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Paranoia and Propaganda: A War of Words in Ukraine

The United States is 5,700 miles away from Ukraine, but these days my homeland feels closer than ever. Being Ukrainian but having lived in the US for the last seven years, I stay up to date on the events in Ukraine by following the news and talking to family and friends who live there. My heart skips a bit every time I hear alarming news. The news alerts on my phone often drive me into a frenzy of phone calls and search for more up-to-date information, followed by prayers for peace and protection. It is terrifying to see pictures of bombarded neighborhoods in Eastern Ukraine. It is heartbreaking to read the stories of survivors among both civilians who fled the occupied territories and young injured soldiers who made their escape possible. It is frustrating to watch all these unfolding from so far away.

I read about the MH17 tragedy minutes after it happened (thank you Google alerts!). The news made me stop in the middle of my workday. Not being able to continue with my work, I ran out to make a few quick phone calls and then I started to follow the reporting on this catastrophe. The more I read about it over the following few days, the more angry and annoyed I felt as the reporting was plagued by conspiracies and hoaxes.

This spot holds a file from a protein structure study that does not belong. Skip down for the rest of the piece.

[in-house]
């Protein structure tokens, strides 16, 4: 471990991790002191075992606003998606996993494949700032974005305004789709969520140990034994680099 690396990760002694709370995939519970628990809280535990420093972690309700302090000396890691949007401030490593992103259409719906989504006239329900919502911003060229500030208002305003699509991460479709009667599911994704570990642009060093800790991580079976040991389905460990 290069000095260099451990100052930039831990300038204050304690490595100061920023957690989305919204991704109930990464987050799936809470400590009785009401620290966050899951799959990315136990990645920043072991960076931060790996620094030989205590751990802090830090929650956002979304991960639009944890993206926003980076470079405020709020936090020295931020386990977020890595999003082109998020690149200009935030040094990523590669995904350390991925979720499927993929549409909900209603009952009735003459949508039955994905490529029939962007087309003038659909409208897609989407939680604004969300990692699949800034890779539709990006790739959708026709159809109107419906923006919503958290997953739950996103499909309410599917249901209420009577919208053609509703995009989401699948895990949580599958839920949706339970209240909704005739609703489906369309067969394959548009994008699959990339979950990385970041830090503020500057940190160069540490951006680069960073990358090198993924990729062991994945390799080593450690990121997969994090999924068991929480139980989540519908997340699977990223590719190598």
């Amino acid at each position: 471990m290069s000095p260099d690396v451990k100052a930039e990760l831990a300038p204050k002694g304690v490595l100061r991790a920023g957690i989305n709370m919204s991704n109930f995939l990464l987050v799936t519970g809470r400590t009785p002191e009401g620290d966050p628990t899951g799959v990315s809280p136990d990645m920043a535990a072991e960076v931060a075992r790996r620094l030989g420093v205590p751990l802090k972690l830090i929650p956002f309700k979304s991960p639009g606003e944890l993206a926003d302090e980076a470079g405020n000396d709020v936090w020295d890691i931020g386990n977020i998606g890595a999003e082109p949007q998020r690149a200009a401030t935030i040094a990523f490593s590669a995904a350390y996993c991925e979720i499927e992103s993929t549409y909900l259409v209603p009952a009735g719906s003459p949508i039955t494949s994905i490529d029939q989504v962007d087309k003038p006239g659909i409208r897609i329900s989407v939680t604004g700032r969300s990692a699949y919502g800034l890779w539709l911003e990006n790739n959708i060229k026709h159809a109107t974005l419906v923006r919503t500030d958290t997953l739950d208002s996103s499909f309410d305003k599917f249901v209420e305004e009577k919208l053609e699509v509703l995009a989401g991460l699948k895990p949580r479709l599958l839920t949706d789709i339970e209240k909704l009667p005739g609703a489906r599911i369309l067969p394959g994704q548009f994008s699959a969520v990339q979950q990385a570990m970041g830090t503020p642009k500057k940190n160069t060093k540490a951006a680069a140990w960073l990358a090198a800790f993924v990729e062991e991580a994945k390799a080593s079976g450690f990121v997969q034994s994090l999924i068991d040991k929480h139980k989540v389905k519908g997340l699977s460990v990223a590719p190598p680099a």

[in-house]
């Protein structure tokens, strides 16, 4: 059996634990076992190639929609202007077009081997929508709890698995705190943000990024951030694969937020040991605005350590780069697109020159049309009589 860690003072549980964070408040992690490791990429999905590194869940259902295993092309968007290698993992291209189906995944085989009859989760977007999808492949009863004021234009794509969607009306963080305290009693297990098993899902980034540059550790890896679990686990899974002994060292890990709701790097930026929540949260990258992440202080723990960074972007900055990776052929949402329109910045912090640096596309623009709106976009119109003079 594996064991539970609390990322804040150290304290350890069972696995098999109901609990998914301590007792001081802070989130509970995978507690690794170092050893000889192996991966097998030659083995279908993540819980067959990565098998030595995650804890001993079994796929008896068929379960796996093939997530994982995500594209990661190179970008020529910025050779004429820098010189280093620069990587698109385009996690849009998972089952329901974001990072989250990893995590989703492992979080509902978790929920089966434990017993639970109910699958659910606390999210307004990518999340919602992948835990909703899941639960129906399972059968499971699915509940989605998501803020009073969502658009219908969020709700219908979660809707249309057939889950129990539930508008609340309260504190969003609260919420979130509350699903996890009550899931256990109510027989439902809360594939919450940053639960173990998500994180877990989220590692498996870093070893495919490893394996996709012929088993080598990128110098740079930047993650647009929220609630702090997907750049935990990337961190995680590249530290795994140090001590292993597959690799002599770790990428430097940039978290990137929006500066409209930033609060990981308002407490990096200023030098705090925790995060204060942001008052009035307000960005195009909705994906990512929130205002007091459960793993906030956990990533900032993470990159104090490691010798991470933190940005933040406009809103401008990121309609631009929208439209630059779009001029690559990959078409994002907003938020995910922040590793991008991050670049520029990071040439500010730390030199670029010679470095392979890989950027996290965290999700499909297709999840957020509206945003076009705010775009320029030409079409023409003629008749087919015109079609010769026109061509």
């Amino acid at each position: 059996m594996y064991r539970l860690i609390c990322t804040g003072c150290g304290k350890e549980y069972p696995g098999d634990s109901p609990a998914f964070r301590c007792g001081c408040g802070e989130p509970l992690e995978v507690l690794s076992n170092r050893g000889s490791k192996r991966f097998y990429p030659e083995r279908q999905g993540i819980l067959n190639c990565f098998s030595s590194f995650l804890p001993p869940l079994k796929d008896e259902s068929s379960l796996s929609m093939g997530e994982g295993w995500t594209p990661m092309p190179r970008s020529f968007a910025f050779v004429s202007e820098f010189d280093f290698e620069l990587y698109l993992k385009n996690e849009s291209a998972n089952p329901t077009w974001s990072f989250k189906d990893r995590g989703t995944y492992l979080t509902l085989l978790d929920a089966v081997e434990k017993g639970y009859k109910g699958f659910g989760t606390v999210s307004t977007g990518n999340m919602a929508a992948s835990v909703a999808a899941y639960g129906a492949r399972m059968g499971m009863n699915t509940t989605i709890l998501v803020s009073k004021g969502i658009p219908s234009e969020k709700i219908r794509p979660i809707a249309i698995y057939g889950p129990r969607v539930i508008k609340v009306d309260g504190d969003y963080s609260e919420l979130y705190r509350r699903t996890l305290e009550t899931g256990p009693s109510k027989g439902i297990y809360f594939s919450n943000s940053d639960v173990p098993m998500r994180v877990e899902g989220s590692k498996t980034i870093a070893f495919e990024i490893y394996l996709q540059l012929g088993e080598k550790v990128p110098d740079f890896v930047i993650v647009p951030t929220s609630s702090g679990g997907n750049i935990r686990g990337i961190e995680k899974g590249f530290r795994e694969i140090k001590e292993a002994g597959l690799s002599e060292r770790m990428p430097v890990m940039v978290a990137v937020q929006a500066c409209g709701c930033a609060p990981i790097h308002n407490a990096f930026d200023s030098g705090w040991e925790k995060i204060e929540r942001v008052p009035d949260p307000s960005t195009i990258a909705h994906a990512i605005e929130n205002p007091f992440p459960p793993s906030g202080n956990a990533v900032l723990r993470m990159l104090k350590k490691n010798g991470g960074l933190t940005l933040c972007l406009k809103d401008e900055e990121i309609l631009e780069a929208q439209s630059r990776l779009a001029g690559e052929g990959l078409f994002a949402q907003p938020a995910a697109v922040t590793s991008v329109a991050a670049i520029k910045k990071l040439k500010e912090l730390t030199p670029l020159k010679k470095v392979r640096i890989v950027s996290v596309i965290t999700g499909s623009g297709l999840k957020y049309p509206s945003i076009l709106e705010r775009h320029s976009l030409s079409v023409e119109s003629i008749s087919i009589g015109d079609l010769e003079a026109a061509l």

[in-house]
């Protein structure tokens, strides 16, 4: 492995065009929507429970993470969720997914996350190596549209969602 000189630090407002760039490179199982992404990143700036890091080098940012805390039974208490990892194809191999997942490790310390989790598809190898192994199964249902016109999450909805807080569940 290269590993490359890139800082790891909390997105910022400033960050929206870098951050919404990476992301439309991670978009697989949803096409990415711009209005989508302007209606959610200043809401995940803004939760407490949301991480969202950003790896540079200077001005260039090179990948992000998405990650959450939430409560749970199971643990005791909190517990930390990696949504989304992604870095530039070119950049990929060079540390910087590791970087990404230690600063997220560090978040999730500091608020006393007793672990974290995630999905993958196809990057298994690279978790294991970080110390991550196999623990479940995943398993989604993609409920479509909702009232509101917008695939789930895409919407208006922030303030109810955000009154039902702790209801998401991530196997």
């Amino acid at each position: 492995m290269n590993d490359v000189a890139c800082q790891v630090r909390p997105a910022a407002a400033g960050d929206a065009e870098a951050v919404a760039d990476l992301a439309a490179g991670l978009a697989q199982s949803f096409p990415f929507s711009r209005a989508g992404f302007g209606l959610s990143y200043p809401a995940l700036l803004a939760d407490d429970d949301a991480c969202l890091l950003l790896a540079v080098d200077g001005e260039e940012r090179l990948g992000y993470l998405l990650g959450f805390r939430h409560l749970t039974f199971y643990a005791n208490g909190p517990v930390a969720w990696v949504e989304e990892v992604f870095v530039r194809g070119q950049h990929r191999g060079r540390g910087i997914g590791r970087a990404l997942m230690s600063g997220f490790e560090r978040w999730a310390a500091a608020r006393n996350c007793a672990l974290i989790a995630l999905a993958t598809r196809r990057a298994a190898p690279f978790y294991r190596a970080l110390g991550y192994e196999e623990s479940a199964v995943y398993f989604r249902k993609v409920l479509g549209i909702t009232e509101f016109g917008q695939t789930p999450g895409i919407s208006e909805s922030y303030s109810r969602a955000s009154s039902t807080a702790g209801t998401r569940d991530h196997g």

The reports coming from leading Russian news outlets blamed Ukrainian troops for shooting down the jet after mistaking it for Putin’s official plane. Apparently, Ukrainian forces were nothing but puppets in the hands of a Western mastermind who wants to destroy Putin’s plans of developing an alternative economic system and global bank with the BRICS (Brazil, Russia, India, China and South Africa). The journalists never bothered to explain why the Ukrainians might have thought Putin would be flying over, as he was in fact attending a well-publicized summit in Brazil on the day of the crash. These reporters disputed the possibility that rebels may have hit the plane with a Buk surface-to-air missile. For instance, the Russian state-owned ITAR-TASS agency quoted rebels denying control over such weapons despite the fact that same ITAR-TASS had previously reported that the rebels had seized Buks from a Ukrainian military base. Some theories are even stranger, such as the one claiming that no crash occurred and that the scene was staged with corpses from the earlier Malaysia Air which were sprinkled with fake documents and personal belongings to confuse investigators.